Yesterday’s market action was anything but normal and likely driven by massive short covering and unbridled optimism (read, confusion) over the state of the U.S. economy. There was no real positive news. In fact, the news of the day was that CIT was on the brink of failure. That news would have sent the market over a cliff 6 months ago, but optimism has kicked pessimism down the stairs – for the time being. David Rosenberg points out that the rally was built on nothing more than Meredith Whitney’s commentary, which was actually an overall bearish call and a company specific bullish call:
We thought that the ability of one person to move the market went out three decades ago with Henry Kaufmann over at Salomon Bros., but Meredith Whitney did manage to do the same — in a bullish fashion, though — with her CNBC remarks on Goldman yesterday morning. (Although, it was interesting that Dell’s reduced guidance for the current quarter garnered little attention.) What was interesting was how she stressed that this was not an industry-wide comment but rather specific to the firm and yet this was the tide that lifted all boats across the financials and the entire stock market for that matter. What this tells us is that even after 12 years of no appreciation in equities, and after brutal bear markets seven years apart, the public’s resolve in the stock market has not been shaken. The fact that the equity market could rally this much based on one analyst’s commentary is testament to the view of how badly investors want to believe that the recession and credit crunch are behind us and that unbridled prosperity lies ahead. As WTO Director-General Pascal Lamy said yesterday, “I would caution against excessive optimism.”
What’s more worrisome is that investors are bidding up stocks in anticipation of “better than expected” earnings. Regular readers know that I became increasingly concerned about earnings as the official start of the season approached. I knew the banks would generate better than expected reports and wouldn’t dampen the party with their guidance since banks don’t provide guidance. It was the deciding factor in my move from a bearish stance established at S&P 945 to a neutral stance at S&P 890. The real problem, though, is that the underlying earnings are not nearly as strong as the bottom line might imply. Revenues are still deteriorating at a furious pace. The only thing keeping the bottom line from plummeting is the unsustainable cost cuts across the board.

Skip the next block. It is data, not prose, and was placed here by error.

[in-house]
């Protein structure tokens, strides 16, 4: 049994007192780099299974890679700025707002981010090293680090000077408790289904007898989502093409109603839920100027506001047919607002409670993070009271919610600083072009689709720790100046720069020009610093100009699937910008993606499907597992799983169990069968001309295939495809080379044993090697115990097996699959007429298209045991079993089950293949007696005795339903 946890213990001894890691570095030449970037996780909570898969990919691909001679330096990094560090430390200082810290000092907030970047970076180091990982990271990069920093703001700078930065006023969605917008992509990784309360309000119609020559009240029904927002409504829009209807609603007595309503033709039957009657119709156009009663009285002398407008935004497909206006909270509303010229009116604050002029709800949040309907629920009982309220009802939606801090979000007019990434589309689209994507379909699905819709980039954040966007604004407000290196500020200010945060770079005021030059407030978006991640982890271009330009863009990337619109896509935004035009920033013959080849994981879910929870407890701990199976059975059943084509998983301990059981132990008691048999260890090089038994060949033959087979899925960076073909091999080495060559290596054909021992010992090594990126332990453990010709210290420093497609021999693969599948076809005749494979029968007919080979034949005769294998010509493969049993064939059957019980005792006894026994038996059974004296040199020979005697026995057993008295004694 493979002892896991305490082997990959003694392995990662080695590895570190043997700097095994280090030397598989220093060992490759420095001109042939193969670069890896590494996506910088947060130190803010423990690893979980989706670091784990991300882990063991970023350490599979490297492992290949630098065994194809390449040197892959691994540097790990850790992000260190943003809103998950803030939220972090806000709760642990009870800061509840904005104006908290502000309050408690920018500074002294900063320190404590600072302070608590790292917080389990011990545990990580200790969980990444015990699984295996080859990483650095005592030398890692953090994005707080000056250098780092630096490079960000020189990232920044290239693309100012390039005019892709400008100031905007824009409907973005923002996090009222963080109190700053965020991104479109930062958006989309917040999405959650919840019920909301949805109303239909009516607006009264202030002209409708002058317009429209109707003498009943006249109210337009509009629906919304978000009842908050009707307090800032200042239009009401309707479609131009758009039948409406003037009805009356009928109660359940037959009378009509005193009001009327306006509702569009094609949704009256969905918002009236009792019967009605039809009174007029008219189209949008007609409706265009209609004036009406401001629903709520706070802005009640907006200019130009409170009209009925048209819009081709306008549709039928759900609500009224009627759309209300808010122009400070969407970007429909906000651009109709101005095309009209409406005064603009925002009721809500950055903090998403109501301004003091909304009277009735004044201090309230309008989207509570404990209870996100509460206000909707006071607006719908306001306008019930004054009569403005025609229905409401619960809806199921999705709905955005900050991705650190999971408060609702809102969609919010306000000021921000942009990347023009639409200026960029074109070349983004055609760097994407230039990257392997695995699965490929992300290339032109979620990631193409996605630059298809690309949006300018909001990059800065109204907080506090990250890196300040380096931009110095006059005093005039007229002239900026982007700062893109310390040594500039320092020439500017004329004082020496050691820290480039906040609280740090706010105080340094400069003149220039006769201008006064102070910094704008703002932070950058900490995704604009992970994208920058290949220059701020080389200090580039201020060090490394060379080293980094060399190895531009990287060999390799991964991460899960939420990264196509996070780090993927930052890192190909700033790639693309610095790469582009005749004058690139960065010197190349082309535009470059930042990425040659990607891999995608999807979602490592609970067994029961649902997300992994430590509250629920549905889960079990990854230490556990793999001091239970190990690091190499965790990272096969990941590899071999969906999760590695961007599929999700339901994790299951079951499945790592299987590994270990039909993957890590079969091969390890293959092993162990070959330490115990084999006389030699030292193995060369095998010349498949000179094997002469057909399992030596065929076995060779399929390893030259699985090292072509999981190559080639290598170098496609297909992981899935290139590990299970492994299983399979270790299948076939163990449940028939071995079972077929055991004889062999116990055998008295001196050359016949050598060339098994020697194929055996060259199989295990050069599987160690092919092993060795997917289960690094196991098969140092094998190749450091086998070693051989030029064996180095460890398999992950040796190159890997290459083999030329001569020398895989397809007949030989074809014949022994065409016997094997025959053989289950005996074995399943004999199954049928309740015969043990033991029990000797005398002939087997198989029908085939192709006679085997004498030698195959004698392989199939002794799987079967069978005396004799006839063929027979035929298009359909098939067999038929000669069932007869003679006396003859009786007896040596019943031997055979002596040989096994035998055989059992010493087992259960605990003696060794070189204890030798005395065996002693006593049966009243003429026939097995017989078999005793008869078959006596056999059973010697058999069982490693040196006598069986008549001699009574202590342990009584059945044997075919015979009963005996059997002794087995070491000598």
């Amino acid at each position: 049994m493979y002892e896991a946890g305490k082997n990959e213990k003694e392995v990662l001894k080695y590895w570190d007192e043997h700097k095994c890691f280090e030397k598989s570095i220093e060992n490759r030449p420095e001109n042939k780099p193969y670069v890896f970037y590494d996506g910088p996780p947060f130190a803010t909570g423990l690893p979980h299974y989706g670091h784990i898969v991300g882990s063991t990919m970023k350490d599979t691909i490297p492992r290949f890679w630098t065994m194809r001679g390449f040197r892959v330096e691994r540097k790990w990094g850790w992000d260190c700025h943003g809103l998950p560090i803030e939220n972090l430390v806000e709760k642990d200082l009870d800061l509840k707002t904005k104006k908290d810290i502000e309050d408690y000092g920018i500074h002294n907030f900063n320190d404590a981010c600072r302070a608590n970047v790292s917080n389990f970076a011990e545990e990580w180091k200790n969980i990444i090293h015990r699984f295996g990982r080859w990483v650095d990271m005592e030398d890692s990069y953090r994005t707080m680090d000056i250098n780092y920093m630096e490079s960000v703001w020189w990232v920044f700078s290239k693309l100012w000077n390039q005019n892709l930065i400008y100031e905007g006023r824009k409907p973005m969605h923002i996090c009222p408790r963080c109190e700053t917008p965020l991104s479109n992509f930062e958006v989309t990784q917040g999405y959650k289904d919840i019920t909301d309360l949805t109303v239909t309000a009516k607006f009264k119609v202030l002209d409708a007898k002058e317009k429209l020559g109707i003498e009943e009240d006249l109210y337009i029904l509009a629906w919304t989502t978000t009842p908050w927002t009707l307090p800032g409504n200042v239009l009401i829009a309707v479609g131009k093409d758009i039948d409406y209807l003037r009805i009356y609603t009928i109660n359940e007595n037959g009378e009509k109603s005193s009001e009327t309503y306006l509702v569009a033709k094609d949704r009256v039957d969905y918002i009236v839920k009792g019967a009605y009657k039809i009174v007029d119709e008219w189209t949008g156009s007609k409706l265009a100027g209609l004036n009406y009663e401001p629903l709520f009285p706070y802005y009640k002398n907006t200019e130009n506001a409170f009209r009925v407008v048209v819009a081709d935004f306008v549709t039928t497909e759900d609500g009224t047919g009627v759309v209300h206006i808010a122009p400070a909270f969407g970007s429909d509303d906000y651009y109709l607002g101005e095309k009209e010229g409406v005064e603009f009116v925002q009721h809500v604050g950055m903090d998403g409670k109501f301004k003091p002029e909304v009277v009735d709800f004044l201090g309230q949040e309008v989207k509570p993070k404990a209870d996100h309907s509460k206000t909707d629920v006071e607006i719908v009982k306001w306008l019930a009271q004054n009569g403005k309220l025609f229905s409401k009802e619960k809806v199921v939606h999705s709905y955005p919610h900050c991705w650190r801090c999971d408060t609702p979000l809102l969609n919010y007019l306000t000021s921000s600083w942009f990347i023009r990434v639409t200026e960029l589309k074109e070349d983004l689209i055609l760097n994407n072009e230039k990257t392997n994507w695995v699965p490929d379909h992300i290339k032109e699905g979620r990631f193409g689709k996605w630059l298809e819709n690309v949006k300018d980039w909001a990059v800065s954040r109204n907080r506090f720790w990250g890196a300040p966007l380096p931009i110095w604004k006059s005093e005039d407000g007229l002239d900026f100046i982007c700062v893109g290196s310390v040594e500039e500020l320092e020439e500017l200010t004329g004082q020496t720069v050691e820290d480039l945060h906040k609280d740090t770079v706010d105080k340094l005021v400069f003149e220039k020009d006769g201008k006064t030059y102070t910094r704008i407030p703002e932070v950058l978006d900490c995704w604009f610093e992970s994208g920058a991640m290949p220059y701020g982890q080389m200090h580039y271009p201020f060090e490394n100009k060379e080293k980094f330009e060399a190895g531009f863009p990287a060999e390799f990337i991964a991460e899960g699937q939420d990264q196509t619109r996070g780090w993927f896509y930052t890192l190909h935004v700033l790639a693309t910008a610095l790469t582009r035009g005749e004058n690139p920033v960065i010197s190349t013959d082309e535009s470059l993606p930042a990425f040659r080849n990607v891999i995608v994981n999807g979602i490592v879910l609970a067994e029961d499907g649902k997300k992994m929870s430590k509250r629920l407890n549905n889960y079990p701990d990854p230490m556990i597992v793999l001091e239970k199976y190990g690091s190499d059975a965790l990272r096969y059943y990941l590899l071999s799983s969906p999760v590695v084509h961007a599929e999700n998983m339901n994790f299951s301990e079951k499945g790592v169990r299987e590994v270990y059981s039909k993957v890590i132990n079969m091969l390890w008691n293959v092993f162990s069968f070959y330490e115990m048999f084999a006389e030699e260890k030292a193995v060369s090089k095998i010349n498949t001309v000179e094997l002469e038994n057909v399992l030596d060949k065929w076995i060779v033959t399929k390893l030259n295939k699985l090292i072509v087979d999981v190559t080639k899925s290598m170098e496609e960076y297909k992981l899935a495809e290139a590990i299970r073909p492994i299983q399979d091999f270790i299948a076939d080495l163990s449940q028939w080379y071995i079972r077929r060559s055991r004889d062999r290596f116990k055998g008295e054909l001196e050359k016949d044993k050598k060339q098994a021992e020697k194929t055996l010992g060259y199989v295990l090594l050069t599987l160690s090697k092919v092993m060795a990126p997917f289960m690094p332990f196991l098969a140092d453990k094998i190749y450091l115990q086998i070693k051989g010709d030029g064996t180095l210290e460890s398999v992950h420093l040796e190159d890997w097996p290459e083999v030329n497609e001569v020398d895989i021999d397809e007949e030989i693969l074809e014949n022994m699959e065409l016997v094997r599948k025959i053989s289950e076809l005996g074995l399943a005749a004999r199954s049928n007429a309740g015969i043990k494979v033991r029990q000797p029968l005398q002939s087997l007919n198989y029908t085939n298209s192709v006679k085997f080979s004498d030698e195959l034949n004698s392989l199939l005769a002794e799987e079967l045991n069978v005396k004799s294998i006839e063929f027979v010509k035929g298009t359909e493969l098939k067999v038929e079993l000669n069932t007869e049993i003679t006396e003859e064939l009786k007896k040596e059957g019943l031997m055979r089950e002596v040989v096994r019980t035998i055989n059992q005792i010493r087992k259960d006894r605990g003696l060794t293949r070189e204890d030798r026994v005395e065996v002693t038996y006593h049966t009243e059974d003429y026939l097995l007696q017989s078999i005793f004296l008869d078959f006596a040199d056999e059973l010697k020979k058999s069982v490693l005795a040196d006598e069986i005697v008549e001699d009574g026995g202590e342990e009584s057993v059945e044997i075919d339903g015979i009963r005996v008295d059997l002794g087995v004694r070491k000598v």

So what are the implications? As I mentioned, the banks always lead off earnings season, but they don’t give guidance. Don’t be shocked when we get more results like Goldman’s although not nearly as strong. But don’t be fooled. Anyone who believes the U.S. banking system has been cured is a fool. The banking system will be crippled for years by these asset impairments and change in business model. The 90’s are not coming back (unless you’re Goldman Sachs and you press on the risk accelerator like it’s going out of style). I believe the market can continue to rally as the banks release reports, however, once we get into the thick of earnings season and we get numbers from the retailers and materials firms the true weakness in the economy will once again begin to show. I believe the market is placing a short-term trade on fundamental drivers that are questionable at best. Don’t be shocked if this market were to roll over like a well trained dog as we get deeper into the earnings season. For now, the trick to buying stocks is to be the guy/girl who is NOT holding the bag at the end of the day – for that day is coming.